“Prepare for Glory” … “When I ask you who you are, you will respond in a loud and boisterous manner: I AM A SPARTAN! Look at the Spartan on your right, look at the Spartan on your left, you will draw strength from him or her, you will not let them fail. You will attack each and every obstacle; you will attack each and every difficulty; you will succeed; you will conquer and not be conquered. No retreat. No surrender. Who are you? I AM A SPARTAN!”
Aroo, Aroo, Aroo—Release runners.
Thus, the quest began on April 27, 2013 in Laurel, Indiana at an event called the Spartan Sprint which is the shortest of a series of obstacle races in the Spartan Races. The Spartan Sprint was advertised as a 3+ mile endurance event; however, if the mile markers on the course were correct, it turned out to be at least 5+ miles. I suppose this would technically make the 3+ mile advertisement accurate. The objective was to overcome adversities. The added distance was certainly an unexpected adversity.
Indiana Supreme Court Justice Steven David and I participated in the event, but we were unaware of our joint appearance until just a few days before. We had dinner together at the same table on Tuesday, April 23rd at the regional judges’ meeting in Jeffersonville not knowing that each of us had signed on to the event. On Wednesday April 24th, I was getting pretty anxious awaiting our official start time and race day logistics. The details arrived via the internet at approximately 6:30 P.M. I discovered a listing of all participants and their ages. I started to look for participants of my vintage and discovered there were very few; so, I became even more anxious. As I was going through the list I noticed one entrant as follows:
David, Steve M 56 1236 11:15AM
And, I thought “Is it possible that this is our Supreme Court Justice David?” The next day I left a message at the Supreme Court and the Judicial Center. Jane Seigel (who always provides help and assistance) contacted me and confirmed that it was indeed our Justice David and put me in contact as he was still on the road on Court business.
I don’t know how Justice David came to the decision to participate in the event, but I was issued a challenge by the real Spartan in our family, my 17 year old son, Nicholas. He had discovered the event while researching Greek history. He asked me to view the website and suggested that he and some of his friends would like to participate. He challenged me to consider it while expressing mocked concern that I couldn’t, or wouldn’t, finish; or perhaps I might get hurt, or die, along the way. In an attempt to maintain my status as Alpha male of our clan, I obviously could not let this challenge pass without a battle. Right before we were released to begin the trek, Nicholas turned to me, smiled and said, “Don’t die out there old man!”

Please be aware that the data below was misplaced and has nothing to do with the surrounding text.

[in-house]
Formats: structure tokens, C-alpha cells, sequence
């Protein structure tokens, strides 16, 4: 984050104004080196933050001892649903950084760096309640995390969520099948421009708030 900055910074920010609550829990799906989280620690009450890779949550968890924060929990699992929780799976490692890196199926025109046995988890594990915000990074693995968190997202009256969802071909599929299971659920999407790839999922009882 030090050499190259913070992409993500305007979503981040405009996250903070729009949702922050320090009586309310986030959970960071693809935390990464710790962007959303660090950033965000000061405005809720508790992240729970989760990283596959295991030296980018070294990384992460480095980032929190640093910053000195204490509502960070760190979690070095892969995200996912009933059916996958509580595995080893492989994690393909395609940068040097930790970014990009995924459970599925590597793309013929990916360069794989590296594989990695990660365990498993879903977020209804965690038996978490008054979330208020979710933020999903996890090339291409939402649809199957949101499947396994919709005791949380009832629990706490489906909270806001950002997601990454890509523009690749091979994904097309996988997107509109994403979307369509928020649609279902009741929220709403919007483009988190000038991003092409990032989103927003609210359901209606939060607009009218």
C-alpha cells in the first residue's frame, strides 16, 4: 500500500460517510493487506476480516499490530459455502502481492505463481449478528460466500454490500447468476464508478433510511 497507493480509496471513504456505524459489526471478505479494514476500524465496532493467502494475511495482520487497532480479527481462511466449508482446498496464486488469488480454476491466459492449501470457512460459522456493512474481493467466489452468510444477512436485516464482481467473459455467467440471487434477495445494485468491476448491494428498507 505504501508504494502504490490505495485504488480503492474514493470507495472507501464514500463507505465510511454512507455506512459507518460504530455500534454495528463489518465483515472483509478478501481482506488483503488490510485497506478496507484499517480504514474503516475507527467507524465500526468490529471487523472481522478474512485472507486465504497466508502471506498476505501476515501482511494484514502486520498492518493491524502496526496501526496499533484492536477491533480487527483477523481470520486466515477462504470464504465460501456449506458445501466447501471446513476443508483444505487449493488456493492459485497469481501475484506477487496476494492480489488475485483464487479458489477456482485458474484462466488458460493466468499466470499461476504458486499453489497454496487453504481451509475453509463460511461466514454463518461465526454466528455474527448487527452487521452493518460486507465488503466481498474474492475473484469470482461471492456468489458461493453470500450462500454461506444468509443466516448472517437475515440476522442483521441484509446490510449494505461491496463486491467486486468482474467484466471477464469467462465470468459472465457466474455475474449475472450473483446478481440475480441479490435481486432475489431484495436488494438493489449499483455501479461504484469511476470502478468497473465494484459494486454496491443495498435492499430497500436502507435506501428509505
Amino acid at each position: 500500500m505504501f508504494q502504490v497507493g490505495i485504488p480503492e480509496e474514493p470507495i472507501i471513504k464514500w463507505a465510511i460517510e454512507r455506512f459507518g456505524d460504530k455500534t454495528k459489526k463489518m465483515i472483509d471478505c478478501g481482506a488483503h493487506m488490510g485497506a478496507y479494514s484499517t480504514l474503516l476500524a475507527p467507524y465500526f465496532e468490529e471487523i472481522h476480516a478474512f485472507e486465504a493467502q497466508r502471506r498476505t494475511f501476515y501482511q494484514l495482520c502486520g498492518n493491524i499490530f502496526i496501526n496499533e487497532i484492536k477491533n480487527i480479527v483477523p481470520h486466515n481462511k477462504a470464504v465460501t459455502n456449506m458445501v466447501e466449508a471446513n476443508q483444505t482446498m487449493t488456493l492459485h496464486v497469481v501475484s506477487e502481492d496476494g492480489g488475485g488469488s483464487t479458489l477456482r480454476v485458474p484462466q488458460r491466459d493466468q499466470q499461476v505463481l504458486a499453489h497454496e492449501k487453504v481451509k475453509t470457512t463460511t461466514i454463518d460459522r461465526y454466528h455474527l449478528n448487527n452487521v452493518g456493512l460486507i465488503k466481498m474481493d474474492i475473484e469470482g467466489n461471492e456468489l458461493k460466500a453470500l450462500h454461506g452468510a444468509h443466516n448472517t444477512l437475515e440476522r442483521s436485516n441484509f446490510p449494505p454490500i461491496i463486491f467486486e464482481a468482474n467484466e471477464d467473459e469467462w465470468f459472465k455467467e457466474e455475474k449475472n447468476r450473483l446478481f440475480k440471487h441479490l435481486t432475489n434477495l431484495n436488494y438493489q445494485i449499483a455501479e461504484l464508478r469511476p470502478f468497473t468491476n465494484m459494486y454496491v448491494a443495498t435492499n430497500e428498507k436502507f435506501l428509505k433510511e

I replied, “I’ll wait for you at the finish line.” The challenge between young and old was on. I started to recruit team members for the Salem Spartans. I was looking for warriors and/or athletes who would prove that mental toughness and perseverance could overcome raw strength and youth. During the race, I discovered it took strength, focus, perseverance, and sometimes assistance from other Spartans to complete the challenge. There were 7 and 8 foot walls to scale; large stones to lift, pull, and carry; mud and barbed wire to crawl through uphill; muddy water; distances to traverse (sometimes while weighted down); and fire and gladiators waiting to thwart and beat you at the finish line.
Before the race, we exchanged good wishes for success; and, afterward, we exchanged stories of obstacles for which we had to pay the penalty. The penalty for failing to overcome an obstacle is 30 burpees, which is a combination squat thrust push up and vertical jump. Other penalties included pain, cuts, abrasions, and bruises; but ultimately, success was ours.
The Spartan Race website states that participants face “an obstacle course race designed to test your resilience, strength, stamina, quick decision-making skills, and the ability to laugh in the face of adversity.” Sounds like the legal profession, or law school, doesn’t it? Justice David finished the course in 1:45:28 placing 4th in our age group and 759th overall. I finished in 2:30:06 placing 18th in our age group and 3074th overall. Perhaps that is some indication as to why he is a Supreme and I am a trial court judge in a small town. I am proud of the work that I do and the work of all my brothers and sisters in the Judicial Branch, including our support team.
The site further states “…we want to own obstacle course racing and our unique obstacle courses will demand every ounce of your strength, ingenuity, and animal instinct.” I concur and although I cannot speak for the Honorable Spartan Justice David, he called me early Monday morning and from our conversation, I would suggest even though he has encountered other obstacle courses while fulfilling his duty and obligations to Uncle Sam in the United States Army, he would AFFIRM my analysis.
Footnote: My kid beat me by 28 minutes.